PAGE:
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From "Hough, Stephen C" <StephenC.Ho...@sc.com.INVALID>
Subject RE: [External] Re: [Spark RPC] Help how to debug sudden performance issue
Date Mon, 11 Mar 2019 07:50:45 GMT
Thanks

There is no issue on the worker/executor side they have ample memory > 200GB, I gave that
information as background to the system apologies for the confusion.

The problem is isolated to the lifetime of processing a DriverEndpoint  StatusUpdate message.
 For 40 minutes the system runs fine with 30+ dispatcher threads taking turns to process results
then given an external yet to be determined trigger there is a slight slowdown but it’s
enough to upset the system for 50 minutes before recovering.

☺ I have little expectation of finding a solution this is a last resort punt I was hoping
you dev’s may have more insight of possible sources of interruption like why would it take
StatusUpdate  almost exactly 100ms to process 1 result (as seen by the consecutive TID’s
below) or any logging I may be able to turn on to narrow the search.

There are no errors or warnings in the logs.


From: Jörn Franke [mailto:jornfranke@gmail.com]
Sent: Monday, March 11, 2019 3:08 PM
To: Hough, Stephen C <StephenC.Hough@sc.com.invalid>
Cc: dev@spark.apache.org
Subject: [External] Re: [Spark RPC] Help how to debug sudden performance issue

Well it is a little bit difficult to say, because a lot of things are mixing up here. What
function is calculated? Does it need a lot of memory? Could it be that you run out of memory
and some spillover happens and you have a lot of IO to disk which is blocking?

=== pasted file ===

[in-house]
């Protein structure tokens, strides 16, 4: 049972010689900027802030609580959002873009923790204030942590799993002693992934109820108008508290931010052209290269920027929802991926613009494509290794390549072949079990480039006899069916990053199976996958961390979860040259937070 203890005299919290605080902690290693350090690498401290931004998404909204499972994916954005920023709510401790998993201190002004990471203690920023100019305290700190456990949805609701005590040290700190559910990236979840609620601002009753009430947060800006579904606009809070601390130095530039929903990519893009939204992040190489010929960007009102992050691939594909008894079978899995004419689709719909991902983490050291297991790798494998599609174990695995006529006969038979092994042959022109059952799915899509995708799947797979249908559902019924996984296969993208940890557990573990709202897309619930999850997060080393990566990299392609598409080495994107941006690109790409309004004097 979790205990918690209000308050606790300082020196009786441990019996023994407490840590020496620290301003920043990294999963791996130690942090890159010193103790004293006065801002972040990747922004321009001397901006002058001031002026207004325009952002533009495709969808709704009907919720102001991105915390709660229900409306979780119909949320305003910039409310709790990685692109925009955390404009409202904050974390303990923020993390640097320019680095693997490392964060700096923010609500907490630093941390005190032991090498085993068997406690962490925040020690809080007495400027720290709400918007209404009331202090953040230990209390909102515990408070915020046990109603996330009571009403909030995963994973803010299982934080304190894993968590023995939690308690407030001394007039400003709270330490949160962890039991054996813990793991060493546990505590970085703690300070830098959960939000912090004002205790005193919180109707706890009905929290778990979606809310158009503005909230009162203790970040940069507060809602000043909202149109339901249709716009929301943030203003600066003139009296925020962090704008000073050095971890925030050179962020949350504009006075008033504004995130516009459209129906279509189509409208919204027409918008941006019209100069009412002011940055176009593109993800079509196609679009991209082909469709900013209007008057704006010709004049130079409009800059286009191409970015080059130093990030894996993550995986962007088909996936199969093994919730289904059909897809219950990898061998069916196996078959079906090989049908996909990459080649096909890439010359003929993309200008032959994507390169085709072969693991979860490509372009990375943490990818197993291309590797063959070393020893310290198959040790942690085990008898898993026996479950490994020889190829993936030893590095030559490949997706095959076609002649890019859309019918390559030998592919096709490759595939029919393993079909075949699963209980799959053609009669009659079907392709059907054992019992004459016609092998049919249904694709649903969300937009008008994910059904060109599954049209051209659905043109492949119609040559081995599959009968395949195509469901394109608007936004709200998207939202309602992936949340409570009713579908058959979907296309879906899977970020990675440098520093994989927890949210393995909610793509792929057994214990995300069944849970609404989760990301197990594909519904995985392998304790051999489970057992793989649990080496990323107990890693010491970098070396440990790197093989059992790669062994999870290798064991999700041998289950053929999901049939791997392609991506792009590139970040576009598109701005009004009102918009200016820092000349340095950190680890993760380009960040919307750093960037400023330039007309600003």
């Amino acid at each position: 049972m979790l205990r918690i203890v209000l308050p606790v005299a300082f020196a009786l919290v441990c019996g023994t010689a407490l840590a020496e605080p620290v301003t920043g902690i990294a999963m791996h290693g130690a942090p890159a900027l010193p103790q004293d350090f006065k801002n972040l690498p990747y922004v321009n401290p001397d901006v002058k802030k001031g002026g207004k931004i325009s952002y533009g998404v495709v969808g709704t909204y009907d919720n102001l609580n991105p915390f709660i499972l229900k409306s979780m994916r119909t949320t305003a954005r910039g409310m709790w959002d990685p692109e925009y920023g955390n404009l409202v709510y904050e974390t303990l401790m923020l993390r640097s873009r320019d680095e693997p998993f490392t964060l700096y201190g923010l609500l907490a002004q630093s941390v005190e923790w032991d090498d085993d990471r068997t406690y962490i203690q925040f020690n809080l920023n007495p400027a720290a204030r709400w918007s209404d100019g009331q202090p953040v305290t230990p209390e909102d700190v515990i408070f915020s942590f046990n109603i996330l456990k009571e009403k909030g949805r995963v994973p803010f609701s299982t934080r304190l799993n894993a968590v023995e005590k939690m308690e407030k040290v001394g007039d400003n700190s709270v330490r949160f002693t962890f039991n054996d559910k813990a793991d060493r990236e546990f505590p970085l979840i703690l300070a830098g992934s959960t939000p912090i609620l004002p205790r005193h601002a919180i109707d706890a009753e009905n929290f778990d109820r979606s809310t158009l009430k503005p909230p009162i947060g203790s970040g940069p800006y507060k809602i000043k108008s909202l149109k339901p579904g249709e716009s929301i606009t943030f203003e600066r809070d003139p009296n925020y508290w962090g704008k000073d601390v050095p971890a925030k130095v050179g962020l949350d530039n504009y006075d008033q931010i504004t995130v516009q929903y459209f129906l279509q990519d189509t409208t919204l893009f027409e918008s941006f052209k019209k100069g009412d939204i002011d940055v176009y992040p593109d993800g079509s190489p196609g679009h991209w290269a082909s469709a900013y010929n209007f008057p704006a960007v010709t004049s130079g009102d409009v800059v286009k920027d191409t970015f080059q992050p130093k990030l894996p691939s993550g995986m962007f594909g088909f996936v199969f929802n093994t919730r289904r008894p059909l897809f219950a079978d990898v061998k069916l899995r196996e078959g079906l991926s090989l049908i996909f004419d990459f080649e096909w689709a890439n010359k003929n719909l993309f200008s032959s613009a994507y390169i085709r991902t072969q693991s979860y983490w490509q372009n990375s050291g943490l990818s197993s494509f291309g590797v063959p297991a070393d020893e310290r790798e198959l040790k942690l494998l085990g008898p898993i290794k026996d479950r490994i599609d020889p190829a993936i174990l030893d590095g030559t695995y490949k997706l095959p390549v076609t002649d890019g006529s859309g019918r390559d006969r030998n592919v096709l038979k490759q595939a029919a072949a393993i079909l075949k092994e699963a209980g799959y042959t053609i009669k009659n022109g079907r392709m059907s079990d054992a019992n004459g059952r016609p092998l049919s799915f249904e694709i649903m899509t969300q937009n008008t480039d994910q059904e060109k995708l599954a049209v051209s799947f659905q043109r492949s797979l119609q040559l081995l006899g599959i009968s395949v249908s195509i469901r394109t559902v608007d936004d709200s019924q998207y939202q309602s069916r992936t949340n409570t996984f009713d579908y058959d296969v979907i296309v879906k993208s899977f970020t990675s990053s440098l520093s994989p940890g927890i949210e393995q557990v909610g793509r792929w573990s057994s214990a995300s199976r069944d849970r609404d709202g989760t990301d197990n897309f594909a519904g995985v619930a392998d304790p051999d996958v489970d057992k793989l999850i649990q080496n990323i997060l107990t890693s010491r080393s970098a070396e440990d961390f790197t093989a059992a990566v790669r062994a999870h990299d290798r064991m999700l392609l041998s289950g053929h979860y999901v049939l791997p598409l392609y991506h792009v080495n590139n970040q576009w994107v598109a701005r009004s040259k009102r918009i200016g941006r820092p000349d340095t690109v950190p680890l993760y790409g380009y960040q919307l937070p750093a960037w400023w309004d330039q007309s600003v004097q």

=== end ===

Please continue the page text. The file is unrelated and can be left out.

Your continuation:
Related to that could be 1 executor 40 cores. How much memory does it have and need?

I would not put Kafka+ZK on the server where the driver is running.

A different Spark version - that may depend on what are the answers to the questions above.

Am 11.03.2019 um 07:40 schrieb Hough, Stephen C <StephenC.Hough@sc.com.invalid<mailto:StephenC.Hough@sc.com.invalid>>:
Spark Version: 2.0.2

I am running a cluster with 400 workers where each worker has 1 executor configured with 40
cores for a total capacity of 16,000 cores.
I run about 10,000 jobs with 1.5M tasks where the job is a simple spark.parallelize(list,
list.size()).map(func).collectAsysnc().  The job contains a list of tasks ranging from 1 to
2000.
‘func’ will run our code which will do computations then post events over Kafka and return
a Boolean, we ignore the result.  The duration of this func can be from seconds up to 20 mins.

The application context is launched on a driver server with 32 cores and the only other services
running on the box is a Kafka broker and zookeeper service.

This particular batch in development environment took around 2 hours to run which met our
SLA however when we ran in production it took 3 hours to complete, we thought it may have
been due to another cluster we were running with around 300 workers however AWS informed us
that the networks were isolated.  I moved the job to run later after the other clusters batch
had finished and the time reduced back down to 2 hrs.
I analyzed our logs and it shows that a yet to be determined incident @22:02:42 caused Spark
to ‘go slow’.